I own a work entitled Honkoku chikan keimō (Introduction into the Circle of Knowledge, [Japanese] Reprint), dated Keiō 3 (1867) and published with appropriate Japanese punctuation added by the Kaibutsusha in Edo.a My copy also bears a red seal which reads ‘Seal of the Library of the Domainal School,’ though which ‘school’ is not made clear. The work is a sort of small encyclopedia, divided into 200 entries, explaining the basics of Western learning. The entire work is only 100 pages, and each page carries the English text on top with Chinese translation on the bottom. The preface is in English and is signed ‘J. L.’ These were the initials of James Legge (1815–97), the famous British missionary who lived in Hong Kong and used the Chinese name Liyage. Legge is well known as the translator of such Chinese classical texts as Shujing (Classic of History), Shijing (Classic of Poetry), Chunqiu Zuoshi zhuan (The Spring and Autumn Annals with the Commentary of Mr. Zuo [Qiuming]), and Liji (Book of Rites). Legge began his work in Hong Kong, but was later recalled to his native Scotland. He was much helped in his translation work by Wang Tao. Legge translated into Chinese the text in my Japanese edition of Zhihuan qimeng, by a Mr. Baker, under the Chinese title Zhihuan qimeng shuke chubu (Elementary School Lessons of the Circle of Knowledge), which carried the English title of Graduated Reading: Comprising a Circle of Knowledge in 200 Lessons, Gradation 1.b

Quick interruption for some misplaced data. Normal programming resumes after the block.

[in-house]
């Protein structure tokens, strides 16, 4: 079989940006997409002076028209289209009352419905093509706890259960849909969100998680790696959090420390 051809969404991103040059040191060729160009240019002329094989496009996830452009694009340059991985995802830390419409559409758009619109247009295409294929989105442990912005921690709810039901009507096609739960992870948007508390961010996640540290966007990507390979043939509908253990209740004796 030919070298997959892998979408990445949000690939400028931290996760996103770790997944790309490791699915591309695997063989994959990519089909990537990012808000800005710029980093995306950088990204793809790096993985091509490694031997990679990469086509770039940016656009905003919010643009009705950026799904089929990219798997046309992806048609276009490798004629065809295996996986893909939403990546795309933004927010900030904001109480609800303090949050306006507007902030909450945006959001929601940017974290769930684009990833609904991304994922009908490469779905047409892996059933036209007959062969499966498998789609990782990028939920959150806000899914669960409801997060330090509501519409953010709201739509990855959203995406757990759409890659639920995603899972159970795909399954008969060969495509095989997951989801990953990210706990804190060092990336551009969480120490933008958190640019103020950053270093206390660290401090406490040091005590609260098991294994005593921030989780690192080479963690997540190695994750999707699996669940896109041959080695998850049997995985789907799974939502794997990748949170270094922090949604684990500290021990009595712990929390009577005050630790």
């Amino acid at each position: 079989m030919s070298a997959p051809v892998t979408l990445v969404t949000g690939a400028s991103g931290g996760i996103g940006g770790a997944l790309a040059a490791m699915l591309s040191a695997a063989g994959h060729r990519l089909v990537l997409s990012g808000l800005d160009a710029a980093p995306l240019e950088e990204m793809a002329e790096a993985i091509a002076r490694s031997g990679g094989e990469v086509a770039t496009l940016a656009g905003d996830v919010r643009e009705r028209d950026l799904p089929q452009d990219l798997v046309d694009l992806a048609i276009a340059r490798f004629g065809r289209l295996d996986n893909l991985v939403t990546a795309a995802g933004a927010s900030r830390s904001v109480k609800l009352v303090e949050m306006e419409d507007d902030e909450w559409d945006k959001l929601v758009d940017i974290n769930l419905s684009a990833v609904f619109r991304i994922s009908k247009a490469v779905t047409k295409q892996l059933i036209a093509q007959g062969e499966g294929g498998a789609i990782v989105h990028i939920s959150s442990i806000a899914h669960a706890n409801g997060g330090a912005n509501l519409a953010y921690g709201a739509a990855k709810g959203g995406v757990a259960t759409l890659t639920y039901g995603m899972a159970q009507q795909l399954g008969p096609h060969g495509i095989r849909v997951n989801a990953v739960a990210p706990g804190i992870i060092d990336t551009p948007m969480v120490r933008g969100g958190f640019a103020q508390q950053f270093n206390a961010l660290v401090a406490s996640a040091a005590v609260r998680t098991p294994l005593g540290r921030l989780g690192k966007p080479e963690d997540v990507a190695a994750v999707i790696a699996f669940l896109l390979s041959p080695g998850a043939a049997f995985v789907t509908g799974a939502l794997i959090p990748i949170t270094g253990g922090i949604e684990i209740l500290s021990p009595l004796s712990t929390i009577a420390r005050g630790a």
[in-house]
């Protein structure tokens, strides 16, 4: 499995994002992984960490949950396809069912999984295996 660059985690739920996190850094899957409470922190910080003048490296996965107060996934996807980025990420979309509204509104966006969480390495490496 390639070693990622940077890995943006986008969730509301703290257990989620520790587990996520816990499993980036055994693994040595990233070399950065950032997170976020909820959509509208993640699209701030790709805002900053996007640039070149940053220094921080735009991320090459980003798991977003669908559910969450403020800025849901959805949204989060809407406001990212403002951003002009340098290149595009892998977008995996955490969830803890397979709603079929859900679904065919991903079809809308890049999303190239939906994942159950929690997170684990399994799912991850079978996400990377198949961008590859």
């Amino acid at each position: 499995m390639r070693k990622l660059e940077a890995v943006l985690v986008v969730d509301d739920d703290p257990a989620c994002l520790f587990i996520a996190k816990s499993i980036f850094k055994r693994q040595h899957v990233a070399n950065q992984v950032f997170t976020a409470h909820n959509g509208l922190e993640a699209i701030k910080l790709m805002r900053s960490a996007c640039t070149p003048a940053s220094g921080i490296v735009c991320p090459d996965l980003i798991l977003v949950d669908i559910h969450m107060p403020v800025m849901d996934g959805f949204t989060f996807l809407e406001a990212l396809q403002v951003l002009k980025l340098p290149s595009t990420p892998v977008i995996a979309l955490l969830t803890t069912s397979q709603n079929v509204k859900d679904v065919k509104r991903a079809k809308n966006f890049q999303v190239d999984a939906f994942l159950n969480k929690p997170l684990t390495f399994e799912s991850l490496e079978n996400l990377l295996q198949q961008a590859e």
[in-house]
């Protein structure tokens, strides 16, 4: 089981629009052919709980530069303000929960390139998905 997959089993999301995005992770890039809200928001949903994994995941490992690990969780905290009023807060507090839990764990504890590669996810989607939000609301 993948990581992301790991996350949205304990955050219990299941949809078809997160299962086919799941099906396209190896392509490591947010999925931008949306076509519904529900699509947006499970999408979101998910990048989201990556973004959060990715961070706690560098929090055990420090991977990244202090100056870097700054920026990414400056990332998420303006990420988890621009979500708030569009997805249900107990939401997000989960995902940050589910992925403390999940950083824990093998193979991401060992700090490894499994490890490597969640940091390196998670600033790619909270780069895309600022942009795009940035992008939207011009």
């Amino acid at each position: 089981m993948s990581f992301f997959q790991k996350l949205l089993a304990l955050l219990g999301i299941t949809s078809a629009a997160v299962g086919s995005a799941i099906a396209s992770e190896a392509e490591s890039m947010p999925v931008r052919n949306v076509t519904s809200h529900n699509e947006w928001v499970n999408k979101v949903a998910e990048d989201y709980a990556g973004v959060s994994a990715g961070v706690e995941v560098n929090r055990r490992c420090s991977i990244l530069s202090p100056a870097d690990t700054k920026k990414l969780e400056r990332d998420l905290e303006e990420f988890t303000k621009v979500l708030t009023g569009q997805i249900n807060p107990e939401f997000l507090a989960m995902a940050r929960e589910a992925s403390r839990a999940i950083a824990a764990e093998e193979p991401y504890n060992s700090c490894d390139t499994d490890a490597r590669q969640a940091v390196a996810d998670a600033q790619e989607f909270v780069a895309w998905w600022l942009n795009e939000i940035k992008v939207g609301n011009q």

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- 1.These can be found in Yamaguchi Muneyuki, Zenshū mishū Hashimoto Sanai kankei shiryō kenkyū (Studies of Historical Materials Concerning Hashimoto Sanai Not Found in His Collected Works) (Kurume, 1940, not for sale).Google Scholar
- 3.Ōtsuki Fumihiko, Fukken zassan (Miscellaneous Collection of Fukken) (Tokyo: Kōbundō shoten, 1902).Google Scholar